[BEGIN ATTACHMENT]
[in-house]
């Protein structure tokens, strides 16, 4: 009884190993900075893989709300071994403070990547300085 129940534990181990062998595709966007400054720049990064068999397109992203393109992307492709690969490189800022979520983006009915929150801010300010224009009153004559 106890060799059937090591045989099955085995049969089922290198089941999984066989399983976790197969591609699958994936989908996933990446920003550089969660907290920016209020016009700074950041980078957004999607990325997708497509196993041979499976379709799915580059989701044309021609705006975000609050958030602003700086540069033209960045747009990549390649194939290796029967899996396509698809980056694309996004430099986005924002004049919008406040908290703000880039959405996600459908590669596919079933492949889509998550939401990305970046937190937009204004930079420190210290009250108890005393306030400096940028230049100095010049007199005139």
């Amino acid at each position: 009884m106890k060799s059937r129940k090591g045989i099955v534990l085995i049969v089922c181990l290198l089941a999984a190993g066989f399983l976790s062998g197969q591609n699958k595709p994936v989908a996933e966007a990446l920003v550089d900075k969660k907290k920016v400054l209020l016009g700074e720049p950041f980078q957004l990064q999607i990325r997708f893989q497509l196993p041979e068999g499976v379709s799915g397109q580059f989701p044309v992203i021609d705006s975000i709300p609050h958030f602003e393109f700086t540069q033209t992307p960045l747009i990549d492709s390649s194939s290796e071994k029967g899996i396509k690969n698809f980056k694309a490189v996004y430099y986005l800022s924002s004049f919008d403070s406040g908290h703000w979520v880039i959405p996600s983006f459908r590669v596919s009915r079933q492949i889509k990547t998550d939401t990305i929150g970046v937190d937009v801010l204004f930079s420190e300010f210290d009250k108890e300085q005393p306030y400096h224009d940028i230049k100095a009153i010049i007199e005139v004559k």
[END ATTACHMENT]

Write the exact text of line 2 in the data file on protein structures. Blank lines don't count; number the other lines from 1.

């Protein structure tokens, strides 16, 4: 009884190993900075893989709300071994403070990547300085 129940534990181990062998595709966007400054720049990064068999397109992203393109992307492709690969490189800022979520983006009915929150801010300010224009009153004559 106890060799059937090591045989099955085995049969089922290198089941999984066989399983976790197969591609699958994936989908996933990446920003550089969660907290920016209020016009700074950041980078957004999607990325997708497509196993041979499976379709799915580059989701044309021609705006975000609050958030602003700086540069033209960045747009990549390649194939290796029967899996396509698809980056694309996004430099986005924002004049919008406040908290703000880039959405996600459908590669596919079933492949889509998550939401990305970046937190937009204004930079420190210290009250108890005393306030400096940028230049100095010049007199005139």